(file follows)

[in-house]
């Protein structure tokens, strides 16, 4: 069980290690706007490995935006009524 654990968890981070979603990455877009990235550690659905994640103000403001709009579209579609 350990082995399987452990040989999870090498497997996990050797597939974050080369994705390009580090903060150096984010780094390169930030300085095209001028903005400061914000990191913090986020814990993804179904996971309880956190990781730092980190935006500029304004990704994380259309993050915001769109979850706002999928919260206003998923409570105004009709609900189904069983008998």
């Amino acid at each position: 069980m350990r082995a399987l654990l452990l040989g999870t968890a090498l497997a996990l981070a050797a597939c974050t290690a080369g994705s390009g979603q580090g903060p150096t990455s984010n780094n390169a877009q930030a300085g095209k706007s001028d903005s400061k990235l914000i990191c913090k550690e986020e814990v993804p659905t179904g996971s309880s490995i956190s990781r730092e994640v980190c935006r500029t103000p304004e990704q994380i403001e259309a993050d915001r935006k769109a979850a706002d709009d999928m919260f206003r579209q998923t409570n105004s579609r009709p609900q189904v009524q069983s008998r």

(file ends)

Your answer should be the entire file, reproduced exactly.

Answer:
[in-house]
């Protein structure tokens, strides 16, 4: 069980290690706007490995935006009524 654990968890981070979603990455877009990235550690659905994640103000403001709009579209579609 350990082995399987452990040989999870090498497997996990050797597939974050080369994705390009580090903060150096984010780094390169930030300085095209001028903005400061914000990191913090986020814990993804179904996971309880956190990781730092980190935006500029304004990704994380259309993050915001769109979850706002999928919260206003998923409570105004009709609900189904069983008998």
């Amino acid at each position: 069980m350990r082995a399987l654990l452990l040989g999870t968890a090498l497997a996990l981070a050797a597939c974050t290690a080369g994705s390009g979603q580090g903060p150096t990455s984010n780094n390169a877009q930030a300085g095209k706007s001028d903005s400061k990235l914000i990191c913090k550690e986020e814990v993804p659905t179904g996971s309880s490995i956190s990781r730092e994640v980190c935006r500029t103000p304004e990704q994380i403001e259309a993050d915001r935006k769109a979850a706002d709009d999928m919260f206003r579209q998923t409570n105004s579609r009709p609900q189904v009524q069983s008998r």